In 1960, Salvador Dali proposed a concept of putting something back into his birthplace, Figueres, Spain. In 1968 plans were underway to turn the local theater into his very own world of surrealism. On September 28 1974 the dream was realized as The Dali theater and Museum opened to the public and developments continued until the mid 1980’s when the final product was completed. What makes the Dali theater and Museum even more extraordinary is that Dali himself is buried underneath the Theater!
This is why I have been wanting to visit this surrealist state of art for many years. Dali has, for a long time been one of my idols. His ability to see beyond the norm and transcend the mind into a natural state of concepts and challenges has always been something I have tried to do in life myself. Always outside the box. The only way to live if you ask me. As Dali himself was quoted in the 1980’s…..
I want my museum to be a single block, a labyrinth, a great surrealist object. It will be [a] totally theatrical museum. The people who come to see it will leave with the sensation of having had a theatrical dream.
And so he did.
The journey to Figueres is around 90 minutes north of Barcelona via train and costs around 9 Euro’s. The town itself is rather small and quaint. It took me around 15 minutes to casually stroll along the side street before the majestic Theater stood before me. Thankfully, the tourist season was not yet in full swing so I was able to buy my admission ticket within minutes of arriving and inside I went. What was I expecting to find inside the walls? I had no idea! What did I find inside the walls? A world of surrealism unlike anything else I had witnessed before in my 40 years on planet earth. It truly was a spectacular venue to get lost within the walls. Unlike other museums, there is no real direct way to approach the venue. It’s massive and there are stairwells and side rooms and corners to lose yourself in all over. Don’t pay attention to the map. Just simply wander and explore. Allow yourself to be lost. And allow at least 5 hours to truly encapsulate yourself within the experience. Truth be told, I was inside for almost 7 hours. Effectively, my whole day in Figueres was all about Dali. So now, I have a jolly good reason to return one day soon.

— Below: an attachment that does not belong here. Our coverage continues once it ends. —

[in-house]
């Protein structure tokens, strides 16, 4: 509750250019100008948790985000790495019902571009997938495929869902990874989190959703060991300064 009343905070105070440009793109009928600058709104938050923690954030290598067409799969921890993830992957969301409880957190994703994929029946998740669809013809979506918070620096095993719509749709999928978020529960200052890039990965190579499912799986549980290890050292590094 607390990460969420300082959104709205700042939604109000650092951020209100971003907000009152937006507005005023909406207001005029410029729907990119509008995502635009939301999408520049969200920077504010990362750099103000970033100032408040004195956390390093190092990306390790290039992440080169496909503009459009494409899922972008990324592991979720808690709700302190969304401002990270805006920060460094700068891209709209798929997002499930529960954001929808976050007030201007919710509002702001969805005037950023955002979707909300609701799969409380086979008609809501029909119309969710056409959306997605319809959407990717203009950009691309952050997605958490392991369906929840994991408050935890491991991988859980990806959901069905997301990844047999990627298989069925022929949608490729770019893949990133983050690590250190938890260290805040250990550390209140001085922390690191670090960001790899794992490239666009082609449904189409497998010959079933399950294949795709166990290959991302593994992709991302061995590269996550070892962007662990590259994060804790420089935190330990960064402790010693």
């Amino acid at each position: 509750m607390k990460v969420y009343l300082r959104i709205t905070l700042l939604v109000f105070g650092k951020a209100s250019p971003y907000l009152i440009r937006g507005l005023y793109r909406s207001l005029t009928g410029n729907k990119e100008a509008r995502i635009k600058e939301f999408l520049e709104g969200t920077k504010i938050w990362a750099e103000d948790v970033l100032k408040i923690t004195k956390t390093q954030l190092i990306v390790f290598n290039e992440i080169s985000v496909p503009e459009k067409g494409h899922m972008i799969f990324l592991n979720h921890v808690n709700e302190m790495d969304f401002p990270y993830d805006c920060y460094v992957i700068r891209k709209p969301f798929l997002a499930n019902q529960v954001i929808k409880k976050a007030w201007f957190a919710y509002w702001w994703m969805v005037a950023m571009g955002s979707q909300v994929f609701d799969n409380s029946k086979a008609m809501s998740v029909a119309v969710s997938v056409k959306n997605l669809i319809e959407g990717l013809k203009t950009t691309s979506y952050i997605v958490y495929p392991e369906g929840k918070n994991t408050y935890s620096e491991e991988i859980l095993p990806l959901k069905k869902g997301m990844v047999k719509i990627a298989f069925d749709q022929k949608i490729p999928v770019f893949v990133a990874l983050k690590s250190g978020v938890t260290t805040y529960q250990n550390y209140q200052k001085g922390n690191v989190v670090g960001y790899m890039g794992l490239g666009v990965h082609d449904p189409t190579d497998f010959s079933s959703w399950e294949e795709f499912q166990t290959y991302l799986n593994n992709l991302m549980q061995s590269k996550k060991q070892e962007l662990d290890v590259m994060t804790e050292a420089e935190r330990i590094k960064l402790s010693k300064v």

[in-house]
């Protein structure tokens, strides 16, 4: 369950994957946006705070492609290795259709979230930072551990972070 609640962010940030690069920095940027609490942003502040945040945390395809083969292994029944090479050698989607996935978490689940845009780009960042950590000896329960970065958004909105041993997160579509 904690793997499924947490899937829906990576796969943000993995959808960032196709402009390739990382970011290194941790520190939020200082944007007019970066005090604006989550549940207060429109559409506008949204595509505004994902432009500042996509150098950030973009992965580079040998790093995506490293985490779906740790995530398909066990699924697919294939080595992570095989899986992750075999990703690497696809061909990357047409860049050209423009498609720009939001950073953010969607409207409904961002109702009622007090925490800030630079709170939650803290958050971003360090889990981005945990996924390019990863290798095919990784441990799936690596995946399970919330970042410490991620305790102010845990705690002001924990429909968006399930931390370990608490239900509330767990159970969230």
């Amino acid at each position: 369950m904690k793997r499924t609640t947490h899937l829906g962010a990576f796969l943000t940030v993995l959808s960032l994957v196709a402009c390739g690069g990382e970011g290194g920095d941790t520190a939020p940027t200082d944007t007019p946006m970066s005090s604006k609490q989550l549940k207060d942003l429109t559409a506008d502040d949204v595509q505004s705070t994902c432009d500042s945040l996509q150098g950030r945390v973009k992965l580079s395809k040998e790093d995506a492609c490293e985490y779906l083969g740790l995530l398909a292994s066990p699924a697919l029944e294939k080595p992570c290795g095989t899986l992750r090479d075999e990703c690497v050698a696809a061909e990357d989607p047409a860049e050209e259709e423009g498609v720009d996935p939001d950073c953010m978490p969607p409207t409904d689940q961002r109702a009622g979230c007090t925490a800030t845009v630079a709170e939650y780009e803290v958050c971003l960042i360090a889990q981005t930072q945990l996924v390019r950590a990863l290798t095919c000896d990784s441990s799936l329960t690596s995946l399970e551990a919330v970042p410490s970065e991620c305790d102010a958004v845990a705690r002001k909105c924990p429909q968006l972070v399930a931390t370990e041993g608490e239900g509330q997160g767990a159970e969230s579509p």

It’s about this point in the blog where I could easily wax lyrical on the items on show to enjoy or, I could give you a short history of Dali and the impact of his works on this modern world but that would simply spoil the delights of what you find inside the Theater when you visit. You are best to just walk in, allow yourself (and your mind) to open up and see where it all takes you. Each room, be it large or small has something incredibly unique on show. I’ve been to numerous Dali exhibitions around the world and aside from the Berlin Museum, no other Dali exhibit really left such a striking impression that this beautiful gem has in my mind.
If you go to Figueres with the intention of seeing this beautiful Museum, stay the night and take your time. The town has a lot to offer and the people are just lovely. The food options are cheap and varied. You can secure a two course lunch and a couple of beers for around 15 euro’s which is fantastic value for a hungry traveler. On my way back to Barcelona, my debit card got stuck in the ticket machine and the station manager went our of her way to rescue the card and, after 45 minutes of trying every trick in the book (Spanish ticket machines are huge) the card was returned and I was able to breath a sigh of relief and board a later train back to Barcelona. I should mention too, the trains in Spain are always first rate. Modern, clean and comfortable with phone charge sockets, pull down table and plenty of leg room.
The Dali Theater and Museum is one place you need to add to your bucket list. You will be worse off for not having been there in your life. Expect the unexpected when you enter as you will soon be immersed in one of the worlds greatest minds.